Review: The Flatshare (Beth O’Leary)

April 18, 2019Hels

“I stop dead in my tracks. Someone behind me walks into me and swears (stopping abruptly in central London is a heinous crime, and immediately gives the people around you permission to kick you).”

― Beth O’Leary, The Flatshare

Author: Beth O’Leary
Genre: Romantic Comedy
Page Count: 336
Published: 18 April 2019

My rating:
Plot:9.5 out of 10 stars (9.5 / 10)
Characters:9 out of 10 stars (9.0 / 10)
Ending:9 out of 10 stars (9.0 / 10)

Tiffy Moore needs a cheap flat, and fast. Leon Twomey works nights and needs cash. Their friends think they’re crazy, but it’s the perfect solution: Leon occupies the one-bed flat while Tiffy’s at work in the day, and she has the run of the place the rest of the time.

But with obsessive ex-boyfriends, demanding clients, a brother in prison and, of course, the fact that they still haven’t met yet, they’re about to discover that if you want the perfect home you need to throw the rulebook out the window…

The Flatshare has quickly become one of my favourite books, I absolutely love it. There is a lot of hype surrounding the book, and for good reason. The genre is a mix of things, mainly romantic comedy but it is so much more than a typical rom-com. It’s like a big, cosy hug and I think it’s the kind of uplifting, heartwarming book that everyone should read.

Despite the fact I had work and was exhausted due to a toddler who had no interest in going to sleep, I read The Flatshare in a day – it was one of those books I would open at every available second. It’s a story that is really easy to get lost in, and there is much more to it than I initially thought.

Beth O’Leary has managed to create personable, entertaining characters, and dialogue that is charming and relatable without being too sickly-sweet, which can sometimes be the case with romantic storylines! It’s also makes some excellent points about the struggles of finding somewhere to live in London, particularly if you are on a tight budget.

Tiffy is a brilliant character, I liked her immediately and the descriptions of her (and her outfits) are so vivid, it was easy to picture her. I loved hearing about her job as an editorial assistant at a publishing house, and all about the manuscripts she was working on.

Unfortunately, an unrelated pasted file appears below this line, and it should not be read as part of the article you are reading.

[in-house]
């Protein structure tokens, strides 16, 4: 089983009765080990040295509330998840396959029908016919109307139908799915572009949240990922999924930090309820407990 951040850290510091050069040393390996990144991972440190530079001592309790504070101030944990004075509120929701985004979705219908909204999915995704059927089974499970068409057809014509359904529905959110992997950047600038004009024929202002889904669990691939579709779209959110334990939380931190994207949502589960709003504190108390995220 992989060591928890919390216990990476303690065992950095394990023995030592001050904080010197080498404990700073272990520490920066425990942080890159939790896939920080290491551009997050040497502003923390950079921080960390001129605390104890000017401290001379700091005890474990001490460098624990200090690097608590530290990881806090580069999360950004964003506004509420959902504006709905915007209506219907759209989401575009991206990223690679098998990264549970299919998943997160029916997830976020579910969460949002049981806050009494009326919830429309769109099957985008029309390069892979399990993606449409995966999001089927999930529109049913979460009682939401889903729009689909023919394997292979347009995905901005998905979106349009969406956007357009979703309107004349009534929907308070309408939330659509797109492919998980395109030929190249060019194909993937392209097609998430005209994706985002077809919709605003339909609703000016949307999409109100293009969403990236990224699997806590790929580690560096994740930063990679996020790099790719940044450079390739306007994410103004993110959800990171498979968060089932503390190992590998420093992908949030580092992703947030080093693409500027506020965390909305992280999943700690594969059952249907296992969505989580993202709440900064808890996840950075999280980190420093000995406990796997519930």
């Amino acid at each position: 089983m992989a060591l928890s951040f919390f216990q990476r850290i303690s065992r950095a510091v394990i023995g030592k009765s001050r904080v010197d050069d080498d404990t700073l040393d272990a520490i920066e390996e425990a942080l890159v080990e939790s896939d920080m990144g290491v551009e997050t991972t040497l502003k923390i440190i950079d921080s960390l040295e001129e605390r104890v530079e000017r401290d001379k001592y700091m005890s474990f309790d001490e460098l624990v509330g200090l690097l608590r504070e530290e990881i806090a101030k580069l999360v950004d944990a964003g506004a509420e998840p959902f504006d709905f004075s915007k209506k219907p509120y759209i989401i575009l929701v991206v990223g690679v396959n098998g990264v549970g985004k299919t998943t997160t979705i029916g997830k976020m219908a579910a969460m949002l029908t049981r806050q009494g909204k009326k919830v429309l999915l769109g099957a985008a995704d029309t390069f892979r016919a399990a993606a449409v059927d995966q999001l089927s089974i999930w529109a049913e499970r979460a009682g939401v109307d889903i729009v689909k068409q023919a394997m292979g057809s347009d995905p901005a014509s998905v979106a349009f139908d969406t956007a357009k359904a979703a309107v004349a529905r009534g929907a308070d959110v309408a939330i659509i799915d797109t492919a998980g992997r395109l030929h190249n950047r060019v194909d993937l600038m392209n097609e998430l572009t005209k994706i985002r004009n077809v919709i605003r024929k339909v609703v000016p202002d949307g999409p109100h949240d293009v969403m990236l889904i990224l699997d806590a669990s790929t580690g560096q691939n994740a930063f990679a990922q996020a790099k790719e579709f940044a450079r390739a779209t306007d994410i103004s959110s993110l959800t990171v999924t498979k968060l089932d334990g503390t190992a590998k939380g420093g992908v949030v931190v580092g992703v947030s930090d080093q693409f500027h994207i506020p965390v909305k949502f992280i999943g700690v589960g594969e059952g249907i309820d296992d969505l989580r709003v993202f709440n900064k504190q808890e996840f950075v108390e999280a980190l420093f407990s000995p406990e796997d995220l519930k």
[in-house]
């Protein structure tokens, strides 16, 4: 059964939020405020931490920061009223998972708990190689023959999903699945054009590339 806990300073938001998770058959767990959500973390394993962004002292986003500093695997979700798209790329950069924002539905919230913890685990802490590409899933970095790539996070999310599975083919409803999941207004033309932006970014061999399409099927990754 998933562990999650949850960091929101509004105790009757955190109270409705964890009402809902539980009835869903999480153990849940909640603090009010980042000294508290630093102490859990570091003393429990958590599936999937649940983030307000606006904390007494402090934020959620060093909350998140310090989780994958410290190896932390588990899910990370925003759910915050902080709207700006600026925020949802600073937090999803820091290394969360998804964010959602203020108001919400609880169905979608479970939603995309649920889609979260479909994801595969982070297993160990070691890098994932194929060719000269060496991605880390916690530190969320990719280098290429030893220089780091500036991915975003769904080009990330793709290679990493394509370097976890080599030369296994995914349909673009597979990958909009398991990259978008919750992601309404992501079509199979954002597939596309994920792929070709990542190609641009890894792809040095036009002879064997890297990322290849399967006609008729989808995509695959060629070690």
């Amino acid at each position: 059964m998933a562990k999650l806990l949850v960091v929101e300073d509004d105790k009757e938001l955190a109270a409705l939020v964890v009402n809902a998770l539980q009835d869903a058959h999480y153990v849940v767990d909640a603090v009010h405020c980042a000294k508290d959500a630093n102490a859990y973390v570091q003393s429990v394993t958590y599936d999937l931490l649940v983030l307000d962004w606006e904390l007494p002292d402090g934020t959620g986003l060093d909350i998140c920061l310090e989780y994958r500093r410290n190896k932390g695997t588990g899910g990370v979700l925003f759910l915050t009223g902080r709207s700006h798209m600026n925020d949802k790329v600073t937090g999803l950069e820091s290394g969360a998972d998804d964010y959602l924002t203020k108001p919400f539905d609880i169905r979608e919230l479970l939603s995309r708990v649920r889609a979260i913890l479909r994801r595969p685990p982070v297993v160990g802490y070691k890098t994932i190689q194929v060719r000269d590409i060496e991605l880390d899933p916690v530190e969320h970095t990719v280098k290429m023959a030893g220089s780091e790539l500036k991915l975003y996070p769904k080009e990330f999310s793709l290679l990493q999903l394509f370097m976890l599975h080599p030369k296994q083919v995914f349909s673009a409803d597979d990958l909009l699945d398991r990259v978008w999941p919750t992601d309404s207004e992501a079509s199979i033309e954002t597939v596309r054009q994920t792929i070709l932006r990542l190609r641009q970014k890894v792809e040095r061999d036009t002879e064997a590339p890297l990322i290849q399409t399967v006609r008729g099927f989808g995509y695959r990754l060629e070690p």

I really liked the character of Leon too, he is absolutely someone I would want to be friends with in real life, though I didn’t find his chapters as easy to read because of the way they were written, it was more like his train of thought or text messages – conversations were written like a script, which is fine, but I just sometimes found it hard to switch between the two different narratives – this is the only reason I’ve not given this book a 10/10!

Each character’s story is woven together very cleverly, and the supporting characters are great. I particularly liked Mo and Rachel, they are so brilliantly written. The detail is what really makes this book special, especially the description of the flat.

Publication Day – Breakfast with Beth O’Leary

I was lucky enough to be invited by Quercus to a Breakfast with Beth O’Leary to celebrate the publication day of the hardback edition of The Flatshare.

Hosted in Waterstones Piccadilly, we got the chance to chat to Beth about The Flatshare, her next novel and find out more about her (honestly, she is the absolute loveliest!) – while drinking tea and eating pastries – perfect. We also got the chance to go and visit the incredible installation of Tiffy and Leon’s bedroom which is on the 1st floor until 25 April, and it was so lovely seeing Beth’s reaction when she saw it for the first time.

The installation looks absolutely amazing. “Biscuit” carpet and dingy green wallpaper hidden underneath beautiful bursts of colour from Tiffy’s additions. The detail in the room is so impressive, from the post-it notes and books, to the lava lamp and crafts.

I had such a fun morning – thank you Quercus for the invite, and Beth for writing such a wonderful book! – it was a really lovely way to celebrate the publication day.

[The Flatshare was kindly gifted to me for review by Quercus]


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